Barry was used to Nettie complaining about his indecisiveness. It was a standing joke that if she hadn’t proposed to him all those years ago he’d still be getting around to it. It had been unusual at the time, but these days those societal norms were less important. Most days he knew that he would have asked her, eventually, but it was one of the many traits that appealed to him about Nettie, her absolute conviction in every decision that she made.
It would have been easy to simply succumb to her judgement in all aspects of their life together, and Nettie would have relished this, he knew, but there were times when he stood his ground and insisted that more time was needed before a decision was made. Nettie would resist any delay, calling out his habit of stalling and letting opportunities pass them by, but even she had to admit that exercising caution at times had been the best option.
Nettie was like quicksilver, zipping here and there, jumping ahead to a place or decision that he hadn’t even considered. The reality for Barry was that he needed time and space for his mind to think through matters, and there were occasions when he’d been able to come up with a better solution or outcome. Those were magic moments to Barry, though he’d learned not to bring them up during their more animated discussions about big decisions, as Nettie tended to focus more on the time that it took (‘wasted’, she liked to say) rather than what had been accomplished.
As he’d gotten older, Barry had realized that his mind simply worked in a different way to Nettie’s. He could hear her talking at him, trying to move him to agreement, but he’d learned that it was necessary at times to step away and have time alone. He could think things through at his own pace, and it wasn’t laziness or simply putting off a decision. It was approaching something from different angles, finding a way through the maze. And the feeling that came over him once he’d reached a decision was, for Barry, worth the journey that it took him to get there.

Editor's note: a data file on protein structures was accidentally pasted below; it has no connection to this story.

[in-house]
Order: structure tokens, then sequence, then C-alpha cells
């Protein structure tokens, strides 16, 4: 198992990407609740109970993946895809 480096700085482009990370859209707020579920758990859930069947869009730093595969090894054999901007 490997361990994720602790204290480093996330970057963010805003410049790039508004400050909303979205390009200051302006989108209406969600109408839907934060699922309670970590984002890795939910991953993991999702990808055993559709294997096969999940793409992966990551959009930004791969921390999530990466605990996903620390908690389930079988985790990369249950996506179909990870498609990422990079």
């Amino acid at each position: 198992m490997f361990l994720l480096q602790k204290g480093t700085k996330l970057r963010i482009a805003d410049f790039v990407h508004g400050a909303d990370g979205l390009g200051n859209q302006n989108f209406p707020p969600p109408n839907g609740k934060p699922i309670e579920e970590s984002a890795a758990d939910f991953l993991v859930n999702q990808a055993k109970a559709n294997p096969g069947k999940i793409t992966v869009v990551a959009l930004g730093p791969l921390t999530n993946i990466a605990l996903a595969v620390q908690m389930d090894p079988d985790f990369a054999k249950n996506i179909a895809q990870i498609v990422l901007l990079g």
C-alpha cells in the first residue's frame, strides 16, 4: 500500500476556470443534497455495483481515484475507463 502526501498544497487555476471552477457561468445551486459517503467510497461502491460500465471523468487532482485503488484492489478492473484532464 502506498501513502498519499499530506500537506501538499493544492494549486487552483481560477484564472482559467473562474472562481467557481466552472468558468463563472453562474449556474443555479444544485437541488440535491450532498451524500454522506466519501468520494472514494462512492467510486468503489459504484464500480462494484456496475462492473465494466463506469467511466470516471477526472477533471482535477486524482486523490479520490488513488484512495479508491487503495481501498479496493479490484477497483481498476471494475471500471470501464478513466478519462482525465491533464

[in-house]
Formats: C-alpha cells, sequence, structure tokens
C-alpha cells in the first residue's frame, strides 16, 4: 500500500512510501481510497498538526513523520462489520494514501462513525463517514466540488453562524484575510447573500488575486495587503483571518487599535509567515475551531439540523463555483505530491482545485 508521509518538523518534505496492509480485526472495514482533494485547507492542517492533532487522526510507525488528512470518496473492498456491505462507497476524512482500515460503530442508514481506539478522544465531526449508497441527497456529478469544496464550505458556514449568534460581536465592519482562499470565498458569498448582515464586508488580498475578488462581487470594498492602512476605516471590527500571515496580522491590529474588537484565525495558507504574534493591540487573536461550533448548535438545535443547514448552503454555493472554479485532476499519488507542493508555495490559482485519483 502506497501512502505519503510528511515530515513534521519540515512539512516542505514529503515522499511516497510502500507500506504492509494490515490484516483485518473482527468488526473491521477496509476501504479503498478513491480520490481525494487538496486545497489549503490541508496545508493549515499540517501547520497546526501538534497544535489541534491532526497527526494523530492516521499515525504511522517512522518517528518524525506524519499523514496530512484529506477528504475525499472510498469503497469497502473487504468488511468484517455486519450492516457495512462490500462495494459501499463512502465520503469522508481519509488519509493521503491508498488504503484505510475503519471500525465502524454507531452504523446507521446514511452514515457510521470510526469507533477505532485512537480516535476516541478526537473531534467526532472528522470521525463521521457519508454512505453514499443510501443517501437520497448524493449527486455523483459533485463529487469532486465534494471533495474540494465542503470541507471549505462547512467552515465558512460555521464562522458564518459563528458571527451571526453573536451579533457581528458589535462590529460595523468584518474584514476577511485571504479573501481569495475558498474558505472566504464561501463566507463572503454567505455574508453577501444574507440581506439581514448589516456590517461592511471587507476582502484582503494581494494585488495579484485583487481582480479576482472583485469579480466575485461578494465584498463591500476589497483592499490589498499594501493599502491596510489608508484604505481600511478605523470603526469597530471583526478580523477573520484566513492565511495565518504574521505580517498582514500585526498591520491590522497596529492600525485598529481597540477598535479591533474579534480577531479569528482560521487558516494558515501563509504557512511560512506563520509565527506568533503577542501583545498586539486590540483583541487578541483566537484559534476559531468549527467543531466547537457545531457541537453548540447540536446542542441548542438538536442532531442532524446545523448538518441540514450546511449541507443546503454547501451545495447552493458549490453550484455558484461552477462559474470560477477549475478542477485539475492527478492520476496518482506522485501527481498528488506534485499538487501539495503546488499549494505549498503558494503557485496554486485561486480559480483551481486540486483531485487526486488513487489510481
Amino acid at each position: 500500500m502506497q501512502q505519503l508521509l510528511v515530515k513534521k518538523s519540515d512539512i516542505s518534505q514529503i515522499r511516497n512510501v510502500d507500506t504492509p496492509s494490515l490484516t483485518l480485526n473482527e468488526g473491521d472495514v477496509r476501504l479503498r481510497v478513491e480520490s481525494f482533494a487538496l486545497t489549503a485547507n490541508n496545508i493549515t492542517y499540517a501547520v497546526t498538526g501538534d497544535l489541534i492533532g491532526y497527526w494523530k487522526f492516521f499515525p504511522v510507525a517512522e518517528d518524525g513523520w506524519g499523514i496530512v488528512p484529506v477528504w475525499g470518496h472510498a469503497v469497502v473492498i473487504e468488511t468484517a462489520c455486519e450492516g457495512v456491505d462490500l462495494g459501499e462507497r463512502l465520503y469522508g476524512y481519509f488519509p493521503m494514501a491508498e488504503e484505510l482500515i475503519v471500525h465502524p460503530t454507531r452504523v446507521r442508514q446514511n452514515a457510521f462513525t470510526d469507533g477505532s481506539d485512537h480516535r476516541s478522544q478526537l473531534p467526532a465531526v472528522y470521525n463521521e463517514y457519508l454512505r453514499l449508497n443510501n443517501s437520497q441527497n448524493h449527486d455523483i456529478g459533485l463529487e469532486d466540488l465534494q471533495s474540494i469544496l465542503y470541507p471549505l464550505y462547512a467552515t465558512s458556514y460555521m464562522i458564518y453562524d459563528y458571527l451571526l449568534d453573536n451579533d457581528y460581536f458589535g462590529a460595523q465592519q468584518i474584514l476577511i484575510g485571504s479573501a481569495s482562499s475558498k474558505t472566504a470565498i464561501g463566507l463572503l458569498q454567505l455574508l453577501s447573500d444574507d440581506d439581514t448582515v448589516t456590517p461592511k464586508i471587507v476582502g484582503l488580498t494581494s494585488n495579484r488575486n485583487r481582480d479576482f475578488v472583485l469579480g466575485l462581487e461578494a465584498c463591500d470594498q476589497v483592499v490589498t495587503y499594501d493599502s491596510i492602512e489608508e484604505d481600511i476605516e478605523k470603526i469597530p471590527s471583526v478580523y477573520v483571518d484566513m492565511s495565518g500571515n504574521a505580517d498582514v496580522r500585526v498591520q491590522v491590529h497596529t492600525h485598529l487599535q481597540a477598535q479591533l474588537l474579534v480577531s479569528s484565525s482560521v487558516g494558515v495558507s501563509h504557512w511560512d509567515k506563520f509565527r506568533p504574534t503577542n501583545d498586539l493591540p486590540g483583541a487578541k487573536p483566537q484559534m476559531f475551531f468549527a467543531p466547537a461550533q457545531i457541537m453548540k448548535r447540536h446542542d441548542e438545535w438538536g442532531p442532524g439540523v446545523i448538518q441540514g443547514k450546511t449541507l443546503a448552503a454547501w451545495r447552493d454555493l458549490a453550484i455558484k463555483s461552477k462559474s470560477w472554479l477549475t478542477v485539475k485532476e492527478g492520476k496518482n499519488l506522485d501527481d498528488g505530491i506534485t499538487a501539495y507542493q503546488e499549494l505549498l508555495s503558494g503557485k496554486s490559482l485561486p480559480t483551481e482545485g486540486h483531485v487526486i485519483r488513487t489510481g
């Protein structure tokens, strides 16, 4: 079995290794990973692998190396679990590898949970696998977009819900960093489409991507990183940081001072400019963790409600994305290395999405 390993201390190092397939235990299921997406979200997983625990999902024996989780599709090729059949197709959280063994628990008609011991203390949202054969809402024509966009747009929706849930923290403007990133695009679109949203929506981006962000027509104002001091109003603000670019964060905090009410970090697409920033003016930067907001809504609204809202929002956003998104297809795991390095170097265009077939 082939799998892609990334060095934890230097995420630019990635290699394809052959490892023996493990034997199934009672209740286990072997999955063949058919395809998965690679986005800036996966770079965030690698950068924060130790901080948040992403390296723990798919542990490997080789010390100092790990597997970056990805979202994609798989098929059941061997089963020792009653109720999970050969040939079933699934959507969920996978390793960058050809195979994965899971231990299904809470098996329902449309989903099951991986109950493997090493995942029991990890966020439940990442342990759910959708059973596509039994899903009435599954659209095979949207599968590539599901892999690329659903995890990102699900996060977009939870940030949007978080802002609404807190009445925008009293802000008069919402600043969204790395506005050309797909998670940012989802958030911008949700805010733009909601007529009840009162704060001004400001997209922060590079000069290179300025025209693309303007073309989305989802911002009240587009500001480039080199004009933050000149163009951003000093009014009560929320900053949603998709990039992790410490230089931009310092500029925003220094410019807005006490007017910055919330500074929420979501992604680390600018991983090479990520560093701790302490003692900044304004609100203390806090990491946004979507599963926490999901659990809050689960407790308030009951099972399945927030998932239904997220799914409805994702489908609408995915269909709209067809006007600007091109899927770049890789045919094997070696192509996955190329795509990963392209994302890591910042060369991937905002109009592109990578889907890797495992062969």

I’m participating in this blogging challenge for the month of January, which supports starting the year on the “write” track. You can find other posts with #bloganuary and join in the challenge.
Photo: a knitted message spotted wrapped around a pole in Lane Cove – “You can do hard things”
2 thoughts on “Bloganuary Day 27: What are the pros and cons of procrastination?”
Reading your title, I was reminded of the quote “Procrastination is the arrogant assumption that God owes you another chance to do tomorrow what he gave you the chance to do today.” Thought reading your post I love your characters definition “It was approaching something from different angles, finding a way through the maze. And the feeling that came over him once he’d reached a decision.”
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What a great quote about procrastination – I haven’t come across that one before. I don’t mind a bit of procrastination; sometimes you really do need a bit of time and space to come to a conclusion, within reasonable limits … Thanks for your comments and feedback.
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